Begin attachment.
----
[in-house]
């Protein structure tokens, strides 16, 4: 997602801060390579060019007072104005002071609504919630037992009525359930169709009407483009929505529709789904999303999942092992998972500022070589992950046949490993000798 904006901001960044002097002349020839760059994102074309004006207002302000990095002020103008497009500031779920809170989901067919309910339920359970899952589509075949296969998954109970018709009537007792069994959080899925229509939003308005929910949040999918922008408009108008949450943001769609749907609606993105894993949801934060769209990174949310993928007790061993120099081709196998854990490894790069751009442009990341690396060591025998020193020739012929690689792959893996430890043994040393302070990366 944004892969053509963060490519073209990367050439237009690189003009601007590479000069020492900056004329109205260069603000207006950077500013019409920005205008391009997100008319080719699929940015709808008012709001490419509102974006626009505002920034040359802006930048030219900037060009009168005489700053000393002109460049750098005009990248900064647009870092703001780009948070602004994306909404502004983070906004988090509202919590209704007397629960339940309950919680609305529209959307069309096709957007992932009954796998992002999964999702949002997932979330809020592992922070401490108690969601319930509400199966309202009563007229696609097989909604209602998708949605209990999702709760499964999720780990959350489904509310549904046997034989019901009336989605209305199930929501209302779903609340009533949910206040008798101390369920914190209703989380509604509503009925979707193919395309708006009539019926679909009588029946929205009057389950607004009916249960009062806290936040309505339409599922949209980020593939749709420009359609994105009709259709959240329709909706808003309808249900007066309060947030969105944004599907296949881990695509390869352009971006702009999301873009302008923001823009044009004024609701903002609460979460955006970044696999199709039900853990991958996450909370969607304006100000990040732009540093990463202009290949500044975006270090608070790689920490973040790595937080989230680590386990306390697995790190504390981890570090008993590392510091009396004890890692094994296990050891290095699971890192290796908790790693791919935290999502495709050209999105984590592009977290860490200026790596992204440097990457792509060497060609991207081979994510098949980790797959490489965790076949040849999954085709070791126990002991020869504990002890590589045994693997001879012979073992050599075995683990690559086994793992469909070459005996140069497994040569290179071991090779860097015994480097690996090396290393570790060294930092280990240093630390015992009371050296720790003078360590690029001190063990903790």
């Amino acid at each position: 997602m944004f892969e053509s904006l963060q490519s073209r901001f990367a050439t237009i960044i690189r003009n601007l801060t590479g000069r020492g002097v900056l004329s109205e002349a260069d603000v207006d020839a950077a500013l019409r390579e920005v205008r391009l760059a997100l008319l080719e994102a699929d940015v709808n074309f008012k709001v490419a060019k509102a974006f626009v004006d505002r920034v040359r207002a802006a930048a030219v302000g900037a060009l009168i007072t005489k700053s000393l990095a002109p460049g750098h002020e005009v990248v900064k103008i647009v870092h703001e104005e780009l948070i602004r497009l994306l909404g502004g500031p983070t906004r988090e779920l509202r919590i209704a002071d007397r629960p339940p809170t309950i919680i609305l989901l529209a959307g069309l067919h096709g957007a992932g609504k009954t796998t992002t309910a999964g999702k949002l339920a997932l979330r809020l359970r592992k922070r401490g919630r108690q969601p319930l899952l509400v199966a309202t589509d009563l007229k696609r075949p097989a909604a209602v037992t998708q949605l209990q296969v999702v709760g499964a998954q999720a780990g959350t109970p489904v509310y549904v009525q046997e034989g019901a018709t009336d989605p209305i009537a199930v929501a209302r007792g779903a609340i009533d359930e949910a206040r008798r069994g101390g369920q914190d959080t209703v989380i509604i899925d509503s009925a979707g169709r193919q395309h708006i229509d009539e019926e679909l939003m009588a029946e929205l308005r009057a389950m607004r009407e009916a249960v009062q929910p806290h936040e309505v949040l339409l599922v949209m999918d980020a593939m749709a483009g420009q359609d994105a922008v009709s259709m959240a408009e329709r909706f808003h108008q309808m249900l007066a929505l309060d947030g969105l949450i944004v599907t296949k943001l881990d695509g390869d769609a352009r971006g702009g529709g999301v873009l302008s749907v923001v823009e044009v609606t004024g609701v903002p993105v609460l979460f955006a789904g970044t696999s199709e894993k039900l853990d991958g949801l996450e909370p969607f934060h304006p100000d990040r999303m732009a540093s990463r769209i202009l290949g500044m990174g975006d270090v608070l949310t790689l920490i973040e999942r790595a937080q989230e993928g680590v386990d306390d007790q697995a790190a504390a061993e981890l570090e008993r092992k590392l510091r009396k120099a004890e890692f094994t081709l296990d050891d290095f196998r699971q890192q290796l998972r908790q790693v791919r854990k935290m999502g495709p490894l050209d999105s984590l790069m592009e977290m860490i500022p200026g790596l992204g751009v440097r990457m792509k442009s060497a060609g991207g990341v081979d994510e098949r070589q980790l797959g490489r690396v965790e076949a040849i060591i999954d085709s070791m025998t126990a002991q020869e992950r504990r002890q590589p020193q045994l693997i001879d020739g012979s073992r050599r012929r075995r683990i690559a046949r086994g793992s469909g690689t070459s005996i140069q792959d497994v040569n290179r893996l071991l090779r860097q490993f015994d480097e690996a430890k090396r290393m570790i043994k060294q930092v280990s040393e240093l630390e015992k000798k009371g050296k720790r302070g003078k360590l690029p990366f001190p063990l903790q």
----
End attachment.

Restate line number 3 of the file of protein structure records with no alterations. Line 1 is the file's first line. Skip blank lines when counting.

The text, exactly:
């Amino acid at each position: 997602m944004f892969e053509s904006l963060q490519s073209r901001f990367a050439t237009i960044i690189r003009n601007l801060t590479g000069r020492g002097v900056l004329s109205e002349a260069d603000v207006d020839a950077a500013l019409r390579e920005v205008r391009l760059a997100l008319l080719e994102a699929d940015v709808n074309f008012k709001v490419a060019k509102a974006f626009v004006d505002r920034v040359r207002a802006a930048a030219v302000g900037a060009l009168i007072t005489k700053s000393l990095a002109p460049g750098h002020e005009v990248v900064k103008i647009v870092h703001e104005e780009l948070i602004r497009l994306l909404g502004g500031p983070t906004r988090e779920l509202r919590i209704a002071d007397r629960p339940p809170t309950i919680i609305l989901l529209a959307g069309l067919h096709g957007a992932g609504k009954t796998t992002t309910a999964g999702k949002l339920a997932l979330r809020l359970r592992k922070r401490g919630r108690q969601p319930l899952l509400v199966a309202t589509d009563l007229k696609r075949p097989a909604a209602v037992t998708q949605l209990q296969v999702v709760g499964a998954q999720a780990g959350t109970p489904v509310y549904v009525q046997e034989g019901a018709t009336d989605p209305i009537a199930v929501a209302r007792g779903a609340i009533d359930e949910a206040r008798r069994g101390g369920q914190d959080t209703v989380i509604i899925d509503s009925a979707g169709r193919q395309h708006i229509d009539e019926e679909l939003m009588a029946e929205l308005r009057a389950m607004r009407e009916a249960v009062q929910p806290h936040e309505v949040l339409l599922v949209m999918d980020a593939m749709a483009g420009q359609d994105a922008v009709s259709m959240a408009e329709r909706f808003h108008q309808m249900l007066a929505l309060d947030g969105l949450i944004v599907t296949k943001l881990d695509g390869d769609a352009r971006g702009g529709g999301v873009l302008s749907v923001v823009e044009v609606t004024g609701v903002p993105v609460l979460f955006a789904g970044t696999s199709e894993k039900l853990d991958g949801l996450e909370p969607f934060h304006p100000d990040r999303m732009a540093s990463r769209i202009l290949g500044m990174g975006d270090v608070l949310t790689l920490i973040e999942r790595a937080q989230e993928g680590v386990d306390d007790q697995a790190a504390a061993e981890l570090e008993r092992k590392l510091r009396k120099a004890e890692f094994t081709l296990d050891d290095f196998r699971q890192q290796l998972r908790q790693v791919r854990k935290m999502g495709p490894l050209d999105s984590l790069m592009e977290m860490i500022p200026g790596l992204g751009v440097r990457m792509k442009s060497a060609g991207g990341v081979d994510e098949r070589q980790l797959g490489r690396v965790e076949a040849i060591i999954d085709s070791m025998t126990a002991q020869e992950r504990r002890q590589p020193q045994l693997i001879d020739g012979s073992r050599r012929r075995r683990i690559a046949r086994g793992s469909g690689t070459s005996i140069q792959d497994v040569n290179r893996l071991l090779r860097q490993f015994d480097e690996a430890k090396r290393m570790i043994k060294q930092v280990s040393e240093l630390e015992k000798k009371g050296k720790r302070g003078k360590l690029p990366f001190p063990l903790q």